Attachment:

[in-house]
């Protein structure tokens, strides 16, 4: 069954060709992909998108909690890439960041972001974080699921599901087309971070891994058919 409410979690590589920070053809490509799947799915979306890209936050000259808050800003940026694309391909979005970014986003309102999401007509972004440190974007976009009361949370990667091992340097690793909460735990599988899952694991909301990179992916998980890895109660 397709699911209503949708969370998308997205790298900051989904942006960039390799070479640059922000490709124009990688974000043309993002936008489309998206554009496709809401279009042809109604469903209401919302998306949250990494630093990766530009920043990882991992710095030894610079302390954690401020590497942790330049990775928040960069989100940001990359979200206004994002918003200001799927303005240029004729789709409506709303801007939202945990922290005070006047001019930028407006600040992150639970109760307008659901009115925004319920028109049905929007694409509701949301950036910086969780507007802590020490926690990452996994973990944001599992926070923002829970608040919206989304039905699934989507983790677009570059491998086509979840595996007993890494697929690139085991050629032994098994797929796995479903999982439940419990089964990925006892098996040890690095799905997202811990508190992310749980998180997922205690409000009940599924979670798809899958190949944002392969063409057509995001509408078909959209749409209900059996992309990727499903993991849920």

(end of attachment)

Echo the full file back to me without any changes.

[in-house]
């Protein structure tokens, strides 16, 4: 069954060709992909998108909690890439960041972001974080699921599901087309971070891994058919 409410979690590589920070053809490509799947799915979306890209936050000259808050800003940026694309391909979005970014986003309102999401007509972004440190974007976009009361949370990667091992340097690793909460735990599988899952694991909301990179992916998980890895109660 397709699911209503949708969370998308997205790298900051989904942006960039390799070479640059922000490709124009990688974000043309993002936008489309998206554009496709809401279009042809109604469903209401919302998306949250990494630093990766530009920043990882991992710095030894610079302390954690401020590497942790330049990775928040960069989100940001990359979200206004994002918003200001799927303005240029004729789709409506709303801007939202945990922290005070006047001019930028407006600040992150639970109760307008659901009115925004319920028109049905929007694409509701949301950036910086969780507007802590020490926690990452996994973990944001599992926070923002829970608040919206989304039905699934989507983790677009570059491998086509979840595996007993890494697929690139085991050629032994098994797929796995479903999982439940419990089964990925006892098996040890690095799905997202811990508190992310749980998180997922205690409000009940599924979670798809899958190949944002392969063409057509995001509408078909959209749409209900059996992309990727499903993991849920």